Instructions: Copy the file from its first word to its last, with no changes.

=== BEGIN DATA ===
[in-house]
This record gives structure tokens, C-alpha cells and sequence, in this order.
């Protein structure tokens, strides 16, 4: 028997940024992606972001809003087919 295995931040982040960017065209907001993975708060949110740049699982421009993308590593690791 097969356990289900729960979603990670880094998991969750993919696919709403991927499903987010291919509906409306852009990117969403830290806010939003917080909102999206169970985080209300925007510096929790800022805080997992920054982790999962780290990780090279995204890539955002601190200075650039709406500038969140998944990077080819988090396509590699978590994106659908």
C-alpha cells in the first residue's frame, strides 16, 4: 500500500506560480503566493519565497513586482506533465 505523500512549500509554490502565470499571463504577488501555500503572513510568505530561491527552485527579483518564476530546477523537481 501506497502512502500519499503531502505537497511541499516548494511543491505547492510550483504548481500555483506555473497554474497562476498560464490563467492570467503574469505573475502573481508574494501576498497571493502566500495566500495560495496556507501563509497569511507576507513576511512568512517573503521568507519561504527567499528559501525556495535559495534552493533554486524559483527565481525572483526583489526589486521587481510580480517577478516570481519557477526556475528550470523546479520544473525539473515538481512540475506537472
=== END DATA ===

[in-house]
This record gives structure tokens, C-alpha cells and sequence, in this order.
């Protein structure tokens, strides 16, 4: 028997940024992606972001809003087919 295995931040982040960017065209907001993975708060949110740049699982421009993308590593690791 097969356990289900729960979603990670880094998991969750993919696919709403991927499903987010291919509906409306852009990117969403830290806010939003917080909102999206169970985080209300925007510096929790800022805080997992920054982790999962780290990780090279995204890539955002601190200075650039709406500038969140998944990077080819988090396509590699978590994106659908």
C-alpha cells in the first residue's frame, strides 16, 4: 500500500506560480503566493519565497513586482506533465 505523500512549500509554490502565470499571463504577488501555500503572513510568505530561491527552485527579483518564476530546477523537481 501506497502512502500519499503531502505537497511541499516548494511543491505547492510550483504548481500555483506555473497554474497562476498560464490563467492570467503574469505573475502573481508574494501576498497571493502566500495566500495560495496556507501563509497569511507576507513576511512568512517573503521568507519561504527567499528559501525556495535559495534552493533554486524559483527565481525572483526583489526589486521587481510580480517577478516570481519557477526556475528550470523546479520544473525539473515538481512540475506537472